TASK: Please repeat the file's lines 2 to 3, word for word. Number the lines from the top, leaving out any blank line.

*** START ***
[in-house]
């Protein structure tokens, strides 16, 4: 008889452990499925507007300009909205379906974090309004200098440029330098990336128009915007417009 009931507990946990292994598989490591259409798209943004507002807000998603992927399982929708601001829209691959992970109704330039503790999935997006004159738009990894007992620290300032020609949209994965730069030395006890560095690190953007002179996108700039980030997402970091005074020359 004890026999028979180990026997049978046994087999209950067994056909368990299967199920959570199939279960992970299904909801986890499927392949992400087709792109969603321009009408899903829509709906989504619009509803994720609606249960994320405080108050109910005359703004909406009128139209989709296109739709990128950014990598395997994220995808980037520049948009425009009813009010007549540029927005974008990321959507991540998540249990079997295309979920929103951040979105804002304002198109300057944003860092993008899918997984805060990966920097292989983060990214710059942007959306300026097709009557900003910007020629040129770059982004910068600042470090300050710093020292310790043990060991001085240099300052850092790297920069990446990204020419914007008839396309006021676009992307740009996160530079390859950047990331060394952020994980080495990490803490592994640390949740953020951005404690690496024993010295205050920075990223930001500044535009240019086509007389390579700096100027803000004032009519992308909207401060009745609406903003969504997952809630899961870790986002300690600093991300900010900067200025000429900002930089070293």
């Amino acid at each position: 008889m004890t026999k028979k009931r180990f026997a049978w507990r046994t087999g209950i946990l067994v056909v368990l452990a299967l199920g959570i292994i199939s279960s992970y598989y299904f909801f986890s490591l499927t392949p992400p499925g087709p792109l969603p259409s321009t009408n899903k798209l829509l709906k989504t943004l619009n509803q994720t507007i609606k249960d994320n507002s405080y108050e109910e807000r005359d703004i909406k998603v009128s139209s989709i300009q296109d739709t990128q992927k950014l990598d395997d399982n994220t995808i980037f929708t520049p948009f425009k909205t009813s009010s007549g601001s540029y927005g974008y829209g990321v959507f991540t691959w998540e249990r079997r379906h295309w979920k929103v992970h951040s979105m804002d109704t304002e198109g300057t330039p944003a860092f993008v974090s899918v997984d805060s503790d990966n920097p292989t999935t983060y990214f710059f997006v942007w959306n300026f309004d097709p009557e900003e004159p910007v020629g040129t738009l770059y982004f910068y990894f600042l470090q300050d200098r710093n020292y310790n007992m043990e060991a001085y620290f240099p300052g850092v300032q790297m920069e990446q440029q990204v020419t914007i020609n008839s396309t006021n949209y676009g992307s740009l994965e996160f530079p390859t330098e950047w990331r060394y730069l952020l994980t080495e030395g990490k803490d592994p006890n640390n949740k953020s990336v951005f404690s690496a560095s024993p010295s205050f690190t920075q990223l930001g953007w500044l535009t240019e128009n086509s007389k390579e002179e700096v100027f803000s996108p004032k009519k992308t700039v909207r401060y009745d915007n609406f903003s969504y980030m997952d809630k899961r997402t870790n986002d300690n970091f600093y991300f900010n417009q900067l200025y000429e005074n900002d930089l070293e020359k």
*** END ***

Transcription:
């Protein structure tokens, strides 16, 4: 008889452990499925507007300009909205379906974090309004200098440029330098990336128009915007417009 009931507990946990292994598989490591259409798209943004507002807000998603992927399982929708601001829209691959992970109704330039503790999935997006004159738009990894007992620290300032020609949209994965730069030395006890560095690190953007002179996108700039980030997402970091005074020359 004890026999028979180990026997049978046994087999209950067994056909368990299967199920959570199939279960992970299904909801986890499927392949992400087709792109969603321009009408899903829509709906989504619009509803994720609606249960994320405080108050109910005359703004909406009128139209989709296109739709990128950014990598395997994220995808980037520049948009425009009813009010007549540029927005974008990321959507991540998540249990079997295309979920929103951040979105804002304002198109300057944003860092993008899918997984805060990966920097292989983060990214710059942007959306300026097709009557900003910007020629040129770059982004910068600042470090300050710093020292310790043990060991001085240099300052850092790297920069990446990204020419914007008839396309006021676009992307740009996160530079390859950047990331060394952020994980080495990490803490592994640390949740953020951005404690690496024993010295205050920075990223930001500044535009240019086509007389390579700096100027803000004032009519992308909207401060009745609406903003969504997952809630899961870790986002300690600093991300900010900067200025000429900002930089070293």
């Amino acid at each position: 008889m004890t026999k028979k009931r180990f026997a049978w507990r046994t087999g209950i946990l067994v056909v368990l452990a299967l199920g959570i292994i199939s279960s992970y598989y299904f909801f986890s490591l499927t392949p992400p499925g087709p792109l969603p259409s321009t009408n899903k798209l829509l709906k989504t943004l619009n509803q994720t507007i609606k249960d994320n507002s405080y108050e109910e807000r005359d703004i909406k998603v009128s139209s989709i300009q296109d739709t990128q992927k950014l990598d395997d399982n994220t995808i980037f929708t520049p948009f425009k909205t009813s009010s007549g601001s540029y927005g974008y829209g990321v959507f991540t691959w998540e249990r079997r379906h295309w979920k929103v992970h951040s979105m804002d109704t304002e198109g300057t330039p944003a860092f993008v974090s899918v997984d805060s503790d990966n920097p292989t999935t983060y990214f710059f997006v942007w959306n300026f309004d097709p009557e900003e004159p910007v020629g040129t738009l770059y982004f910068y990894f600042l470090q300050d200098r710093n020292y310790n007992m043990e060991a001085y620290f240099p300052g850092v300032q790297m920069e990446q440029q990204v020419t914007i020609n008839s396309t006021n949209y676009g992307s740009l994965e996160f530079p390859t330098e950047w990331r060394y730069l952020l994980t080495e030395g990490k803490d592994p006890n640390n949740k953020s990336v951005f404690s690496a560095s024993p010295s205050f690190t920075q990223l930001g953007w500044l535009t240019e128009n086509s007389k390579e002179e700096v100027f803000s996108p004032k009519k992308t700039v909207r401060y009745d915007n609406f903003s969504y980030m997952d809630k899961r997402t870790n986002d300690n970091f600093y991300f900010n417009q900067l200025y000429e005074n900002d930089l070293e020359k």